In this challenging environment, BNP Paribas has established a clear lead in large corporate cash management, with a market penetration of 40% across Europe. HSBC is second at 36%, followed by Deutsche Bank and Citi, which are tied at 29%, and UniCredit at 24%. These banks are the 2017 Greenwich Share Leaders in European Top-Tier Large Corporate Cash Management. The 2017 Greenwich Quality Leaders are Citi, ING Bank and UniCredit.

Opportunities for Corporate Treasurer

Also weighing on the minds of corporate treasurers are prospects for increased volatility in Europe’s financial markets and economies. At the top of the list of macroeconomic variables is Brexit. Although Brexit has not yet had a major impact on either the business or banking relationships of most large European companies in the study, corporate treasurers, CEOs and other executives are doing their best to prepare their firms for whatever comes next. Other question marks for the business environment include upcoming elections in France and the impact of the new Trump administration in global trade and other areas.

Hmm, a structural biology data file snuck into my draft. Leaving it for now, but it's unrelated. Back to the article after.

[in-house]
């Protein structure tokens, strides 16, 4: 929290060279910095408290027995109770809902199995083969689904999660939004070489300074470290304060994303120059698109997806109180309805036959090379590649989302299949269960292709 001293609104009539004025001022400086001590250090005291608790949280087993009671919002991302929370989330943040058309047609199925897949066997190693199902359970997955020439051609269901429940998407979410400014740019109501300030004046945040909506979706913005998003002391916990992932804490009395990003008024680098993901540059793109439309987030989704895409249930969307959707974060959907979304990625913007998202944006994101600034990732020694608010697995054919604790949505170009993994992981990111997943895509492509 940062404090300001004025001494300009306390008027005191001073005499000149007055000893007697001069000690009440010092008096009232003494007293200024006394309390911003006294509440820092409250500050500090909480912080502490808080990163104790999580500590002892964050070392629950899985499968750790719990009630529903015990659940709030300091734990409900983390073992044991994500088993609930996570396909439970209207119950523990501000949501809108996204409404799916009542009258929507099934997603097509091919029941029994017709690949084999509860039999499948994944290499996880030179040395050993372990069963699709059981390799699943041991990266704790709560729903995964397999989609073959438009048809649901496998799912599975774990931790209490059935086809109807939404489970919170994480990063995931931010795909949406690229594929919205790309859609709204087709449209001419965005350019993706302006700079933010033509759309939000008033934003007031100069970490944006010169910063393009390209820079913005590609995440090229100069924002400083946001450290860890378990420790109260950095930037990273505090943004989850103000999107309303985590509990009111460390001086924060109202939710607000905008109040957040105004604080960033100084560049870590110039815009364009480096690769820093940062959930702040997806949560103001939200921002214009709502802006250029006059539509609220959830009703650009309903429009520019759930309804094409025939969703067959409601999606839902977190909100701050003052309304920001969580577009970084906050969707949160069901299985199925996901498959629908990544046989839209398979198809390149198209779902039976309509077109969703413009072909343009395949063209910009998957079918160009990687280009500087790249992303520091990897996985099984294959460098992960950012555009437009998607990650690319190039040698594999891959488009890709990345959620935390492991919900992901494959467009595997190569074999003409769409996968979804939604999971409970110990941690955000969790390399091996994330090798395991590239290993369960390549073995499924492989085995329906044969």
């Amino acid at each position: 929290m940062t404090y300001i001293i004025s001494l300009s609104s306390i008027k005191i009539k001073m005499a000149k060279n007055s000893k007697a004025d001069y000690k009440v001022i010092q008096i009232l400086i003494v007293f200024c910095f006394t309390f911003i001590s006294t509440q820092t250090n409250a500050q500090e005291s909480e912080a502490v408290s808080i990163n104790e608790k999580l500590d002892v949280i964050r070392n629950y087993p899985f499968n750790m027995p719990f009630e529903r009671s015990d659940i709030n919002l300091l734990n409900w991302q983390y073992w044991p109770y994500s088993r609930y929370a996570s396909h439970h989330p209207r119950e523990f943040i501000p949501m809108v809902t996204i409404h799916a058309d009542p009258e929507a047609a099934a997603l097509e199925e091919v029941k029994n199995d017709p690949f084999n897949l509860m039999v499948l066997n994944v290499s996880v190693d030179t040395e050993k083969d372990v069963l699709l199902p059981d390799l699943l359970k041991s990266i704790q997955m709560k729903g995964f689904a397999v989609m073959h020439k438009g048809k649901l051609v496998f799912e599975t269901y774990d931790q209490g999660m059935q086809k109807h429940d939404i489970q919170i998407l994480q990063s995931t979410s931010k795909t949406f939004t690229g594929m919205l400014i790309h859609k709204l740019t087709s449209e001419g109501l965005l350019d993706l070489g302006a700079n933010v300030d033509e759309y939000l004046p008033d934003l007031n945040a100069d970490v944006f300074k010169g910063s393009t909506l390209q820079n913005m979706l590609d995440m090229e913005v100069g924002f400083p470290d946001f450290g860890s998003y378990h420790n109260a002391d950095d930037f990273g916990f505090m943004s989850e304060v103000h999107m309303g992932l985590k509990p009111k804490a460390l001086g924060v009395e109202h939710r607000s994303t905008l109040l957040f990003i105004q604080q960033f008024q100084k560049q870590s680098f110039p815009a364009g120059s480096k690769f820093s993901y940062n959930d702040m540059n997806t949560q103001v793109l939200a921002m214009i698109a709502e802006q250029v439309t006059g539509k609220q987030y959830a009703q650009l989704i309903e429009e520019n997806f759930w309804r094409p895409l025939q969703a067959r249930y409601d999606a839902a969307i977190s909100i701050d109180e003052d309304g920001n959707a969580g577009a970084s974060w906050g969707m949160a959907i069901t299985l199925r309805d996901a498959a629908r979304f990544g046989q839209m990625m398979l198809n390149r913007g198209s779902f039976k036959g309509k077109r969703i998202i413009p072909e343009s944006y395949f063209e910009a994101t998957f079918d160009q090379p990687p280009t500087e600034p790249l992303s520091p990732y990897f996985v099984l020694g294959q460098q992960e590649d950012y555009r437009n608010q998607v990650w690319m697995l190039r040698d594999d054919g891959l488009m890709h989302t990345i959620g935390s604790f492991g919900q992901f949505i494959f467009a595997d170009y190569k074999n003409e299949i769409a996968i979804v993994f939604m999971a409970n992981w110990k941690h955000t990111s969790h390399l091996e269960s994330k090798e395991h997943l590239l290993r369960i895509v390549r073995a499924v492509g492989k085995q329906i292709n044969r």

Risks posed by these factors and the ongoing challenge of managing cash in a negative rate environment are creating a significant opportunity for banks looking to win or deepen relationships with companies across the region. With companies spending 25–30% of their time managing bank relationships and financing activities, banks that can offer advice and guidance will find open doors. “Corporate treasurers should be looking to their banks for counsel and solutions to these pressing problems,” says Greenwich Associates Vice President Melanie Casalis. “Banks with strong advisory capabilities now have a good opportunity to deepen relationships.”

Consultants Dr. Tobias Miarka, Markus Ohlig and Melanie Casalis specialize in corporate and investment banking in Europe.​


Greenwich Associates conducted 2,540 interviews with financial officers (e.g., CFOs, finance directors and treasurers) at corporations and financial institutions with sales in excess of €500 million, including 1,176 with sales of at least €2 billion.

Interviews were conducted throughout Austria, Belgium, Denmark, Finland, France, Germany, Ireland, Italy, Luxembourg, the Netherlands, Norway, Portugal, Spain, Sweden, Switzerland, and the United Kingdom. Interviews took place from August to November 2016. Subjects covered included bank credit capabilities, domestic and cross-border advisory capabilities and equity underwriting capabilities. Cash management and debt capital markets capabilities were examined in separate interviews with corporate treasurers.